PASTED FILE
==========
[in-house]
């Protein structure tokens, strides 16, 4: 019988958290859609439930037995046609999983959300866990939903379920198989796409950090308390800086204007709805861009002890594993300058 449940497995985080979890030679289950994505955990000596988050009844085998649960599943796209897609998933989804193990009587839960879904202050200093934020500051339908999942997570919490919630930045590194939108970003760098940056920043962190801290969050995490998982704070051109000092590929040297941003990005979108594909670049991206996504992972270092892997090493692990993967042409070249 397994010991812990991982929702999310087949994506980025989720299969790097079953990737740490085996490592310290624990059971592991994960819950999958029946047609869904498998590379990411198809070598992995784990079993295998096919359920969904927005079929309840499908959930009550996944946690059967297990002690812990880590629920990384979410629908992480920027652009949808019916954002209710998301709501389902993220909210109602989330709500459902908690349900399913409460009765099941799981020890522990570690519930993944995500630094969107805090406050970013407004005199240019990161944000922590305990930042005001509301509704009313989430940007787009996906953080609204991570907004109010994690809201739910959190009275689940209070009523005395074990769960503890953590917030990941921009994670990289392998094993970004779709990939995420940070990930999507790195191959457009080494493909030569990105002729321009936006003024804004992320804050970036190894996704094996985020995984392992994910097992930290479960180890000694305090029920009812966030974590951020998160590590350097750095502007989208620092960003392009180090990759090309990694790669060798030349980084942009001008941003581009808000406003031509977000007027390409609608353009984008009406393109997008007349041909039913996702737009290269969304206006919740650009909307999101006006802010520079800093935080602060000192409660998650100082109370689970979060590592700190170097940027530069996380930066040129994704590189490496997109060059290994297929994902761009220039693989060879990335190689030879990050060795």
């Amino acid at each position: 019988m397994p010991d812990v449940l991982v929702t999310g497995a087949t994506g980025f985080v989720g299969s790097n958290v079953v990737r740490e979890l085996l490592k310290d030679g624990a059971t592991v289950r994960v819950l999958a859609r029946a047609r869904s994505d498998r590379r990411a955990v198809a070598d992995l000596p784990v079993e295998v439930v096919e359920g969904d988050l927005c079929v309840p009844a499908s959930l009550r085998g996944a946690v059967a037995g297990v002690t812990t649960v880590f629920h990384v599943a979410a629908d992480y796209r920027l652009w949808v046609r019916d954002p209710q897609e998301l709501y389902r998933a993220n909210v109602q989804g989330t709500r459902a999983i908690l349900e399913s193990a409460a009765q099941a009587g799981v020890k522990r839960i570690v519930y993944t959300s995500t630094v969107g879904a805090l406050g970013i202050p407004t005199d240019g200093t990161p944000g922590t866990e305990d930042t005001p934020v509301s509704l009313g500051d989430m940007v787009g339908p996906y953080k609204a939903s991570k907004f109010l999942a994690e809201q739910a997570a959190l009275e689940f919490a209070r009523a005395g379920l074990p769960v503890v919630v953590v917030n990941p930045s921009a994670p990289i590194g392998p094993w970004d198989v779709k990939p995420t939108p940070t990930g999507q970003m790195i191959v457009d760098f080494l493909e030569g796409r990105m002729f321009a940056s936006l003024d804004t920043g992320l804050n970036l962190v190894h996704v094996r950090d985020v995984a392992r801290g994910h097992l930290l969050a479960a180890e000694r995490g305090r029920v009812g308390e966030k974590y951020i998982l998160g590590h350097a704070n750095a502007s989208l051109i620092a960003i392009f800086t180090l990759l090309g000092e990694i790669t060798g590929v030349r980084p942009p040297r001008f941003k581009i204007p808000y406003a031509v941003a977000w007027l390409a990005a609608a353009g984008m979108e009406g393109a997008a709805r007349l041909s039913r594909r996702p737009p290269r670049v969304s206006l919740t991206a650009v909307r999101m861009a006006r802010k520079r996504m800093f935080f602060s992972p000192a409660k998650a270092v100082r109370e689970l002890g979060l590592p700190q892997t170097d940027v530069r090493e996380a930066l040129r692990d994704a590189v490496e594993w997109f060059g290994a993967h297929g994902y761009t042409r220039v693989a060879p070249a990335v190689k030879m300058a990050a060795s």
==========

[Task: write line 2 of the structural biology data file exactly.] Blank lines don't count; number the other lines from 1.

């Protein structure tokens, strides 16, 4: 019988958290859609439930037995046609999983959300866990939903379920198989796409950090308390800086204007709805861009002890594993300058 449940497995985080979890030679289950994505955990000596988050009844085998649960599943796209897609998933989804193990009587839960879904202050200093934020500051339908999942997570919490919630930045590194939108970003760098940056920043962190801290969050995490998982704070051109000092590929040297941003990005979108594909670049991206996504992972270092892997090493692990993967042409070249 397994010991812990991982929702999310087949994506980025989720299969790097079953990737740490085996490592310290624990059971592991994960819950999958029946047609869904498998590379990411198809070598992995784990079993295998096919359920969904927005079929309840499908959930009550996944946690059967297990002690812990880590629920990384979410629908992480920027652009949808019916954002209710998301709501389902993220909210109602989330709500459902908690349900399913409460009765099941799981020890522990570690519930993944995500630094969107805090406050970013407004005199240019990161944000922590305990930042005001509301509704009313989430940007787009996906953080609204991570907004109010994690809201739910959190009275689940209070009523005395074990769960503890953590917030990941921009994670990289392998094993970004779709990939995420940070990930999507790195191959457009080494493909030569990105002729321009936006003024804004992320804050970036190894996704094996985020995984392992994910097992930290479960180890000694305090029920009812966030974590951020998160590590350097750095502007989208620092960003392009180090990759090309990694790669060798030349980084942009001008941003581009808000406003031509977000007027390409609608353009984008009406393109997008007349041909039913996702737009290269969304206006919740650009909307999101006006802010520079800093935080602060000192409660998650100082109370689970979060590592700190170097940027530069996380930066040129994704590189490496997109060059290994297929994902761009220039693989060879990335190689030879990050060795």